MEXICO CITY (Reuters) - Tropical Storm Manuel lashed Mexico’s northwest coast with heavy rains on Thursday, prompting evacuations and adding to flash floods that have unleashed chaos across Mexico and killed at least 97 people.
Storms have inundated vast areas of Mexico since late last week, wrecking roads, destroying bridges and triggering landslides that buried homes and their occupants. Roads became raging rapids in the Pacific resort of Acapulco, stranding some 40,000 tourists.
Emergency services said heavy rains were beating down on the northwestern state of Sinaloa and that hundreds of people had been evacuated from coastal communities.
The U.S. National Hurricane Center said an area of low pressure over the oil-producing southern Gulf of Mexico had a 60 percent chance of becoming a tropical cyclone over the next 48 hours and could dump heavy rains on already flooded areas in southern and eastern Mexico.
The fresh misery comes after tropical storms Ingrid and Manuel converged on Mexico from the Gulf and the Pacific over the weekend, triggering the flash floods.
Ingrid dissipated, but Manuel then strengthened and gained hurricane strength before it was downgraded again to a tropical storm. Manuel was expected to weaken further to a tropical depression later on Thursday.
More than a million people have been affected across the country, and 50,000 have been evacuated from their homes.
“It’s raining really heavily. I saw lots of fallen trees on my way to work,” said Cristian Nunez, 26, a hotel receptionist in Culiacan, the capital of Sinaloa state. “Many employees didn’t make it in ... we’re basically alone.”
Winds blew off the roofs of houses and 11 rivers in the state broke their banks. Residents waded through muddy, chest-high waters in some areas.
The flooded tourist resort of Acapulco further south, which was hit by looting, was still reeling on Thursday. Tens of thousands of people remained trapped in the city, awaiting evacuation as airlines and the armed forces worked to get them home.
Some 58 people were still missing after a mudslide in Atoyac de Alvarez, a municipality near Acapulco in Guerrero state, President Enrique Pena Nieto said on Wednesday night. Pena Nieto said 288 people had already been rescued from the site.
Hotels in the state of Baja California Sur, home to the popular beach resorts of Los Cabos, which are popular with U.S. tourists, reported rain and wind on Wednesday, but nothing like the conditions seen in Acapulco.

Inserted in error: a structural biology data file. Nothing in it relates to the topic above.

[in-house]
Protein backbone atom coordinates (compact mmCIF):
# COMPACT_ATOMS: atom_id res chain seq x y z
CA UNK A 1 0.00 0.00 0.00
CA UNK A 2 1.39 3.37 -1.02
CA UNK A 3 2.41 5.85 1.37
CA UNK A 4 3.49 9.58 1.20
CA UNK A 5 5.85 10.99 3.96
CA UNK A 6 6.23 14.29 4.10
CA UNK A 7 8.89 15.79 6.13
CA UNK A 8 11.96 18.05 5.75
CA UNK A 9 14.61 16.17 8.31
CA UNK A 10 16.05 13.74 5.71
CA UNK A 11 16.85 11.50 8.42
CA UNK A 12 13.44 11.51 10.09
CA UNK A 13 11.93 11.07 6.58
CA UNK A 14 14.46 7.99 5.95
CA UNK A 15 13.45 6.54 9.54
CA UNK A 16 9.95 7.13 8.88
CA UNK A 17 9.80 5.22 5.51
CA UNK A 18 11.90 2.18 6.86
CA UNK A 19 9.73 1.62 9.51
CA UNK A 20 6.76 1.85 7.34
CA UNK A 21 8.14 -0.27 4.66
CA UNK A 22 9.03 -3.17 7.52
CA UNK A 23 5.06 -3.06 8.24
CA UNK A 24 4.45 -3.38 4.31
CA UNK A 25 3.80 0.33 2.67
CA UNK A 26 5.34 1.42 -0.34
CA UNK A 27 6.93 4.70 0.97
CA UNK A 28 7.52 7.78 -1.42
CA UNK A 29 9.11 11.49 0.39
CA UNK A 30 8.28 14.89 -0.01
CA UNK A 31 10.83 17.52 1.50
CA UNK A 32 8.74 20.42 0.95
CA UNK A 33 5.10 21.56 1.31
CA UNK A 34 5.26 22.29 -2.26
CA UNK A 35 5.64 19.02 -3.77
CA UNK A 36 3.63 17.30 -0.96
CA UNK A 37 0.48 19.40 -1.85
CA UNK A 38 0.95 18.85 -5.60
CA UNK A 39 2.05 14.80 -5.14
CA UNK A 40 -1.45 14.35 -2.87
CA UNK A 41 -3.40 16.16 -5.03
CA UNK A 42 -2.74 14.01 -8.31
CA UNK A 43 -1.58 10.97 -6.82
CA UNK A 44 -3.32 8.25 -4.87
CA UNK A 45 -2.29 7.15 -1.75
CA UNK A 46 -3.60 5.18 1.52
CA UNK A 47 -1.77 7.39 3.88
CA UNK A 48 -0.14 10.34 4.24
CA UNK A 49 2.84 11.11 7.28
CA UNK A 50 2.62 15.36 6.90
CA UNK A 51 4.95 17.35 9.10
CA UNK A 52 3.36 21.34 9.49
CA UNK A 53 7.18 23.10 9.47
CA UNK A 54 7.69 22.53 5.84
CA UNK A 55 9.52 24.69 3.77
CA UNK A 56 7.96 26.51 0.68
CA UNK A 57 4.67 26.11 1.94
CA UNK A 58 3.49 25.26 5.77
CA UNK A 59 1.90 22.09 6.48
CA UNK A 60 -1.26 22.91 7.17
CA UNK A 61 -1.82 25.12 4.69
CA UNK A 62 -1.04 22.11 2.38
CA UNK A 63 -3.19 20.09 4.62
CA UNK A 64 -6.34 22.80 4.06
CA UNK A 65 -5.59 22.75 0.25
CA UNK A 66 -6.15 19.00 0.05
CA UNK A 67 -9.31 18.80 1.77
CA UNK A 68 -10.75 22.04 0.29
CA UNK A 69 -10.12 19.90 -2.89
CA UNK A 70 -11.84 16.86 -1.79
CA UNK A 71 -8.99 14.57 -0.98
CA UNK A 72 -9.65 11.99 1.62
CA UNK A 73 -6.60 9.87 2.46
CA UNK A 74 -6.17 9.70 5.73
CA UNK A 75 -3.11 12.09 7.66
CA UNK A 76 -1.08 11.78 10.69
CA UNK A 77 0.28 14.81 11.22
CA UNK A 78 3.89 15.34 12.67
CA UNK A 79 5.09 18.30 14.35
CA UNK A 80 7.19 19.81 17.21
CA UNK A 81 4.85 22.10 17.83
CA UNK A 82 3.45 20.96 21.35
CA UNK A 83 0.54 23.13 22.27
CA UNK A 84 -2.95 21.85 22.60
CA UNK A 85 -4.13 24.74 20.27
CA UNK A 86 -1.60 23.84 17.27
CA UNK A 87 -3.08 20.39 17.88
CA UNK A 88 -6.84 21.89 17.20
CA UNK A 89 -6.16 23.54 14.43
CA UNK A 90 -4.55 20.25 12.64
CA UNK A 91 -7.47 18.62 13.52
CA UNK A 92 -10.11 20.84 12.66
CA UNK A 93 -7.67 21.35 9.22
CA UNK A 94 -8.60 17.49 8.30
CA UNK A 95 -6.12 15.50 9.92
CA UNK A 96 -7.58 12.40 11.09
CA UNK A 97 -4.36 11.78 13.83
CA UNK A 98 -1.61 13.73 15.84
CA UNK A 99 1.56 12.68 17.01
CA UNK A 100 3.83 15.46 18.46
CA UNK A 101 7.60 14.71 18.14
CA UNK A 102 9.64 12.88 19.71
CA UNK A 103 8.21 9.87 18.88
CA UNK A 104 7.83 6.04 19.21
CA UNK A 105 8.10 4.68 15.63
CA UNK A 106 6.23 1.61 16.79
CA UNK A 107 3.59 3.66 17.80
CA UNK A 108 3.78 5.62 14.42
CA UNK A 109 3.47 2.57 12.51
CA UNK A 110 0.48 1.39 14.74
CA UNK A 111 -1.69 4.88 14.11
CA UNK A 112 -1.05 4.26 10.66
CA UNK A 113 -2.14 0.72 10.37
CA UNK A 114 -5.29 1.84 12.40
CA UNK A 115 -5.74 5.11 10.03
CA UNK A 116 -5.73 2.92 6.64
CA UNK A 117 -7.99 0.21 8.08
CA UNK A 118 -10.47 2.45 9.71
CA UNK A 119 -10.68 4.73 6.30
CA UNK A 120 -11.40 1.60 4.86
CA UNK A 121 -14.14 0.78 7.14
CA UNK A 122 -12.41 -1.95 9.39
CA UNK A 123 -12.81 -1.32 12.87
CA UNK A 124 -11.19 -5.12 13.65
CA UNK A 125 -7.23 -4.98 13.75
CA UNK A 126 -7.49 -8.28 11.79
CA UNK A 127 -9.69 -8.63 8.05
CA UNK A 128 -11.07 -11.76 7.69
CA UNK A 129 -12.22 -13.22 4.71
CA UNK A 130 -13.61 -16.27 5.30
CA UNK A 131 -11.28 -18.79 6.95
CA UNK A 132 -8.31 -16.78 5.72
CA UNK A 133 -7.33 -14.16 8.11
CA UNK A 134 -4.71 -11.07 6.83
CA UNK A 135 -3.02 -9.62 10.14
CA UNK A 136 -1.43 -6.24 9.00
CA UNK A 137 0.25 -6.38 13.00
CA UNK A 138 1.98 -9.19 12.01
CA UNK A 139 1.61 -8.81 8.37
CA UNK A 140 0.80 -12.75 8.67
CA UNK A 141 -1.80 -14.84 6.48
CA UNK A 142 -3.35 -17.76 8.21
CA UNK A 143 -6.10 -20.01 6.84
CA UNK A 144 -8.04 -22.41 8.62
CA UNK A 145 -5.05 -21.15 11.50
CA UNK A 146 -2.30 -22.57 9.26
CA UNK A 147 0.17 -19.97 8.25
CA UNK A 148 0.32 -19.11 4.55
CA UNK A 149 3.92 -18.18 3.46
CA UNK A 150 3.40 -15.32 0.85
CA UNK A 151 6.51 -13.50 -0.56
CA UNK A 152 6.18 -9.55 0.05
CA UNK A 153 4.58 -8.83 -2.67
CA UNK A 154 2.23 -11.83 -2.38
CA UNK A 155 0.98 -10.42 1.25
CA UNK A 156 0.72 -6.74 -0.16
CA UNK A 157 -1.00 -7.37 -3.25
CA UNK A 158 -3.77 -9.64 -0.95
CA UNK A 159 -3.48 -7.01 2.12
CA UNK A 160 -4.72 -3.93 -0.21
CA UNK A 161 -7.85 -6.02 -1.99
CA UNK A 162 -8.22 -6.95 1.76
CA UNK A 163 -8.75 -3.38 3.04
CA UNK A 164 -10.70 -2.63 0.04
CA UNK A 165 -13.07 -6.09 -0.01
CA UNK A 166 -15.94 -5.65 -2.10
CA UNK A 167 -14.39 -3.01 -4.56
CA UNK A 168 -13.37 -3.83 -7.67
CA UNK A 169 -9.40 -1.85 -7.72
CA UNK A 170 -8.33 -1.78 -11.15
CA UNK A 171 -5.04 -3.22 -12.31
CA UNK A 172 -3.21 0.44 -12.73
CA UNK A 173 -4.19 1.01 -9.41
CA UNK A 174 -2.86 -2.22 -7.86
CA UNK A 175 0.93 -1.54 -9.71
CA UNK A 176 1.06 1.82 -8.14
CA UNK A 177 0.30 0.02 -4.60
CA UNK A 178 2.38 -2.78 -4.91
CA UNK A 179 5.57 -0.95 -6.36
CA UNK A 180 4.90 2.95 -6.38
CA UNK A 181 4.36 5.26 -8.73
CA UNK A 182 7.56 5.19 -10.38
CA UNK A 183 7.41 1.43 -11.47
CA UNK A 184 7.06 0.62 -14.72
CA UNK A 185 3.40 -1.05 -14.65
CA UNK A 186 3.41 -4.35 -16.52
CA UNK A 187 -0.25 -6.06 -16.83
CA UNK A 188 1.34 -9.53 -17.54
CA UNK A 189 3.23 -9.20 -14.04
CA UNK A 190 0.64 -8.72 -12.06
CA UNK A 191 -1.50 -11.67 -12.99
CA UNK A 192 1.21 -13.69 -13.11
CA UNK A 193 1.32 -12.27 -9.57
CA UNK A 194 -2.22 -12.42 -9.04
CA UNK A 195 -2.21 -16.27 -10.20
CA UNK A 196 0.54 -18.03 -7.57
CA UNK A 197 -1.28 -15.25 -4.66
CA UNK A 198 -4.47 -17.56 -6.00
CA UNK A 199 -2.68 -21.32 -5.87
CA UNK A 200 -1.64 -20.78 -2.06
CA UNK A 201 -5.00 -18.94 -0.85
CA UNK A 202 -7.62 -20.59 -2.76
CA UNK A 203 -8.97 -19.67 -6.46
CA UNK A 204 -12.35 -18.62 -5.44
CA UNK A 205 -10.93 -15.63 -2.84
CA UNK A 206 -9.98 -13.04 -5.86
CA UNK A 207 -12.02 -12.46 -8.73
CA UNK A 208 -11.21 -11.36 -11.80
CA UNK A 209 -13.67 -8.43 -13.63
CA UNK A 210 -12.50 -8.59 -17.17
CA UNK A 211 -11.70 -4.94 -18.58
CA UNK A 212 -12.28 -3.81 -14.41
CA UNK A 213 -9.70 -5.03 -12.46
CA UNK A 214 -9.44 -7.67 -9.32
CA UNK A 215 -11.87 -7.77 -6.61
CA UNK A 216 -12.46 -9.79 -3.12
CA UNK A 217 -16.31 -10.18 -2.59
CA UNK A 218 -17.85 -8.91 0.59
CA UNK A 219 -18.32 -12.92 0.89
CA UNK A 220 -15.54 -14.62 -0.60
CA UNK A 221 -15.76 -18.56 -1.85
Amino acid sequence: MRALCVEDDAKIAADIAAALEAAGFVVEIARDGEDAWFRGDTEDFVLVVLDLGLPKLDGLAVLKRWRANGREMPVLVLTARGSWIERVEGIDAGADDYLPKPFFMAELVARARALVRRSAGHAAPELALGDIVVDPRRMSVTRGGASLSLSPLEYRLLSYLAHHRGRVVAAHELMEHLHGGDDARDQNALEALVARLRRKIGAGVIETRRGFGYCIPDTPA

As the cost of the flooding continued to mount, the finance ministry said it had around 12 billion pesos ($925.60 million) available in emergency funding.
The storm damage comes after the government had already slashed its growth forecast for the Mexican economy this year to 1.8 percent, and piles new pressure on government finances at a time when it had already proposed running a budget deficit to boost infrastructure spending.
Gabriel Casillas, head of economic analysis at Banorte, said the storms could shave between 0.1 and 0.3 percentage points off gross domestic product in the third quarter if economic activity is interrupted for 10 days in 16 badly-affected states.
“We haven’t seen two such aggressive weather phenomena hitting at the same time in recent years,” Casillas said. “We just don’t yet know how long economic activity will be knocked out.”
He said he expected the additional impact to an already weak economy, coming on top of concerns about the health of the U.S. economy voiced by the Federal Reserve this week, would push the central bank to cut its benchmark rate again in October.
While all but two of Mexico’s ports remained open to large ships, including its three main oil export hubs along the Gulf, nearly 40 ports along both the Gulf and Pacific coasts were closed on Thursday morning to smaller boats, the transport ministry said.
State oil monopoly Pemex said it had dispatched technicians to fix a ruptured 12-inch oil pipeline from the Gulf port of Madero inland to Cadereyta, which connects two refineries.
The pipeline was damaged when the Pablillo River burst its banks due to heavy rains.
With reporting by Miguel Gutierrez, Gabriel Stargardter and David Alire Garcia; Writing by Simon Gardner; Editing by Kieran Murray and Jim Loney